Finding resources to help you engage students for learning about plants may seem difficult, but the help is out there. A wealth of apps and online resources are available to you, from games to botanical encyclopedias, to help you develop lessons and activities about plants.
Plantpedia, available for Apple products, offers a comprehensive encyclopedia of plant life, accessible to a wide range of ages. Since it is appropriate for both scholar and student, it will likely be out of reach for younger students. The app offers a search mechanism that lets users find plant life by common name, scientific name, or even by the state where it grows, along with a host of pictures and diagrams of each specimen. This app also features an “identify” function that allows users to try to figure out what plant is being featured simply by its color, orientation, or shape.
Learn About Plants is geared toward kids, with the stated purpose of “awakening” their natural curiosity about the world around them. Users can choose one of several different options, including topics like the life cycle of a plant, how the plant creates food, and how to grow a plant. Be aware: though the app says that it’s free, to access the videos associated with these topics, you must pay a fee. However, you can also access most of the videos on the APPUSERIES You Tube channel, so enterprising teachers may choose to do just that.
This alliteratively titled series of apps comes divided into various seasons and types (i.e. Fall, Spring, Fruits, etc.) with a special focus: edible plants. They look just like you would imagine electronic flash cards would look, with a beautiful color photo on one side and information on the other. This could be an interesting hook for students to learn about wild plants.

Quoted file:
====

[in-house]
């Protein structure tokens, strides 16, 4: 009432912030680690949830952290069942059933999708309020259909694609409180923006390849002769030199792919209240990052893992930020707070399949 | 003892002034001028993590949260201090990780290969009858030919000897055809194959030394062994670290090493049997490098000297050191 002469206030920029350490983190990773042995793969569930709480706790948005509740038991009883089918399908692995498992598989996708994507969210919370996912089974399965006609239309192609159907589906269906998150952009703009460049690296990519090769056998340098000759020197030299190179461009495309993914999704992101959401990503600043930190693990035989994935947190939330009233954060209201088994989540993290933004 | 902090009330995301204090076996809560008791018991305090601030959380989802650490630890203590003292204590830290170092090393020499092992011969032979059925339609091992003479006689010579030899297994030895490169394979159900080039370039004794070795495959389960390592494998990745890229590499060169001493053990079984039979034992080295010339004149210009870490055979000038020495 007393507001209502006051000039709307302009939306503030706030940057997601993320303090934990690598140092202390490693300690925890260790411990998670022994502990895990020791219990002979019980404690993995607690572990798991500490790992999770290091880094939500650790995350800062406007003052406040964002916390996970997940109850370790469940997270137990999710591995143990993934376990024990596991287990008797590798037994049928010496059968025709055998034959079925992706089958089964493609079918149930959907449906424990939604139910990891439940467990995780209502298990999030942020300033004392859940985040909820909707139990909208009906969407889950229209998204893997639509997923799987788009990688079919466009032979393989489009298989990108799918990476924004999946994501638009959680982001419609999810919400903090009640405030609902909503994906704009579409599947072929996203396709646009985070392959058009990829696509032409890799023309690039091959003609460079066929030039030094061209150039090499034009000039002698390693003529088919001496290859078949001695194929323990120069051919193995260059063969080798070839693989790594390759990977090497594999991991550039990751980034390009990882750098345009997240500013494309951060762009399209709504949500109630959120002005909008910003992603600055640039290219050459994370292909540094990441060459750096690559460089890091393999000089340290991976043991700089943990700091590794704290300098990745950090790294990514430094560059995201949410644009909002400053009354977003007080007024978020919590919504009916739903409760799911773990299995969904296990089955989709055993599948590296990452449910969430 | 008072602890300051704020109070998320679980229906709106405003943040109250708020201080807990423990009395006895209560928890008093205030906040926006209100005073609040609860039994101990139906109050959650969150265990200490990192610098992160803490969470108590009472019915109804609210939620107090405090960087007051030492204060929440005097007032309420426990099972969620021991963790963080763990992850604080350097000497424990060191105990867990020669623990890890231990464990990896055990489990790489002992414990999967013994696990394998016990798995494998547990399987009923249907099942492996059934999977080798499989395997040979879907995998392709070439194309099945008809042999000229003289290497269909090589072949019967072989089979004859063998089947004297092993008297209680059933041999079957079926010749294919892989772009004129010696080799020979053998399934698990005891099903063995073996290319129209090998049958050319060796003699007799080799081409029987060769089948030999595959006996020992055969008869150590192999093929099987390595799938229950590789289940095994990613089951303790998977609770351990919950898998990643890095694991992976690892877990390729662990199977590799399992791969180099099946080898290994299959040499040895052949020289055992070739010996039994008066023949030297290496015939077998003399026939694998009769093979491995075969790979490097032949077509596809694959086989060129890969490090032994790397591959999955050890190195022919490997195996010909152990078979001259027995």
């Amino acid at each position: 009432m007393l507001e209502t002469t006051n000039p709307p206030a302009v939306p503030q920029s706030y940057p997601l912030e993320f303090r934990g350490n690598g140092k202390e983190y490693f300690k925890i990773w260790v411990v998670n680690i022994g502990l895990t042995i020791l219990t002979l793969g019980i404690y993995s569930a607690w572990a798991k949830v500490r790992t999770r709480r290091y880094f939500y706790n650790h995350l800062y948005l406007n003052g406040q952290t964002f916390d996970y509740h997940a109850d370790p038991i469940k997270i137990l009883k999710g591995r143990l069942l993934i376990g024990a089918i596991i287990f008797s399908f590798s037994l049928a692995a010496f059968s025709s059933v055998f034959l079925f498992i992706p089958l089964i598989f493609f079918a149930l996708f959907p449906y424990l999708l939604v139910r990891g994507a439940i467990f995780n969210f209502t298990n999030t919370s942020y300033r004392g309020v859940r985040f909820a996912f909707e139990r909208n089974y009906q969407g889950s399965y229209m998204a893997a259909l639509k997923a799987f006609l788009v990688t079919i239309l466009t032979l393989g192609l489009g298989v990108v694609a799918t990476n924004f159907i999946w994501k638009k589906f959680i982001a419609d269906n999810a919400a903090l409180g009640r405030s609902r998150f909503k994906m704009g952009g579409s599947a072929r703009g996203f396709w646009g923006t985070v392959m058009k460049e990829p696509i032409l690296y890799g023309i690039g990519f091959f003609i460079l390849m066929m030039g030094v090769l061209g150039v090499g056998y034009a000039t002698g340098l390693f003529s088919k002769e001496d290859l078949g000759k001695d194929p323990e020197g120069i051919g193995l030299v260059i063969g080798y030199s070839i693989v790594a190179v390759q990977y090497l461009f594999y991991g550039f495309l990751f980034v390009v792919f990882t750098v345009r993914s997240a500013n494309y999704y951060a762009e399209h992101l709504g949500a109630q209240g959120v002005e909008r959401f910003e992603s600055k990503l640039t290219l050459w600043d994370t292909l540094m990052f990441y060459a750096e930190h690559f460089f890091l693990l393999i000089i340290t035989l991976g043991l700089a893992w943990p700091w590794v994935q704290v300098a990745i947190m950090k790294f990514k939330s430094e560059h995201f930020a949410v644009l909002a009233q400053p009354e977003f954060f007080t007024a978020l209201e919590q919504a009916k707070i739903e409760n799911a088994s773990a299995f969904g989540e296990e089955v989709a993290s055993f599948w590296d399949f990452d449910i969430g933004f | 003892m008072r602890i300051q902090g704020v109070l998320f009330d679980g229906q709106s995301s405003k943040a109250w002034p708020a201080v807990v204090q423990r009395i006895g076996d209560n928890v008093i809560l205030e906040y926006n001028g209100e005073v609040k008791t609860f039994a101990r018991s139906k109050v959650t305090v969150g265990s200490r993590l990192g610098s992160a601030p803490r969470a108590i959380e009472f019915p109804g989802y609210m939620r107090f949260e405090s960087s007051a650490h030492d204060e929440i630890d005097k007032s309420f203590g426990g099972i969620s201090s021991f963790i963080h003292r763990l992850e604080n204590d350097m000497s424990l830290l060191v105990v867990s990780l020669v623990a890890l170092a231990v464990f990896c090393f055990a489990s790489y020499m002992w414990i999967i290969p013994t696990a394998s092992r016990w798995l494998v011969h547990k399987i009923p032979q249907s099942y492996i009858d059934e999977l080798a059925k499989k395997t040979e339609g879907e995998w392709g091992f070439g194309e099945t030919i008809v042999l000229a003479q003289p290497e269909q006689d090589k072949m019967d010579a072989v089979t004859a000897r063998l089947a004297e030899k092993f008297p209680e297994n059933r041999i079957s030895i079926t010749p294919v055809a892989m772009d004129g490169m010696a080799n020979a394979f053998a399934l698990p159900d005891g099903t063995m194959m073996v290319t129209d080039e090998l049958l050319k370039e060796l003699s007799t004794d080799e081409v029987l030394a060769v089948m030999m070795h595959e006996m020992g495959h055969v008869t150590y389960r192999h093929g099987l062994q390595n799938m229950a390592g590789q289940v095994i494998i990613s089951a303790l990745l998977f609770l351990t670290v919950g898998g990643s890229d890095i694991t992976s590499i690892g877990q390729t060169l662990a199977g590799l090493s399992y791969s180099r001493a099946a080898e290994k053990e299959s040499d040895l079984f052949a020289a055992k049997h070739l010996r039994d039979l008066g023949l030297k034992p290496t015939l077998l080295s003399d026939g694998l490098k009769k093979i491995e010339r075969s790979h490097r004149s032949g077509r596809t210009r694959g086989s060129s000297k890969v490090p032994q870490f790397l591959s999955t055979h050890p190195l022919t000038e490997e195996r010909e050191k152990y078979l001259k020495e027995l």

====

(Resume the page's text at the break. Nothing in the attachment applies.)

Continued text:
If you’re looking for a fun way to incorporate a admittedly non-technical understanding of horticulture and plant management into your free time activities, Flower Farm may be an interesting app to use. While definitely not scientifically accurate, the growth patterns and the addictive quality of planting something and harvesting it may excite students about plants and their growth.
Enchanted Learning is an online resource for teachers that features lesson plans and activities for a wealth of subjects. The same is true for the subject of plants, geared toward younger students. Those teachers who choose to pay a subscription fee have access to printable worksheets and don’t have to deal with ads, but even if you don’t you can see some of the activities that other teachers have used, including whole units focused on, for example, flowers (which has an incredibly impressive amount of material).
Science Kids, a website out of New Zealand, features a similar set of learning objectives and resources, including multimedia games and videos. Experiments, quizzes, and activities are included, as well as a few fairly basic lesson plans that may be helpful in at least spurring your own imagination. These resources, too, are geared toward younger students but could possibly be adapted (with some creativity) for older students.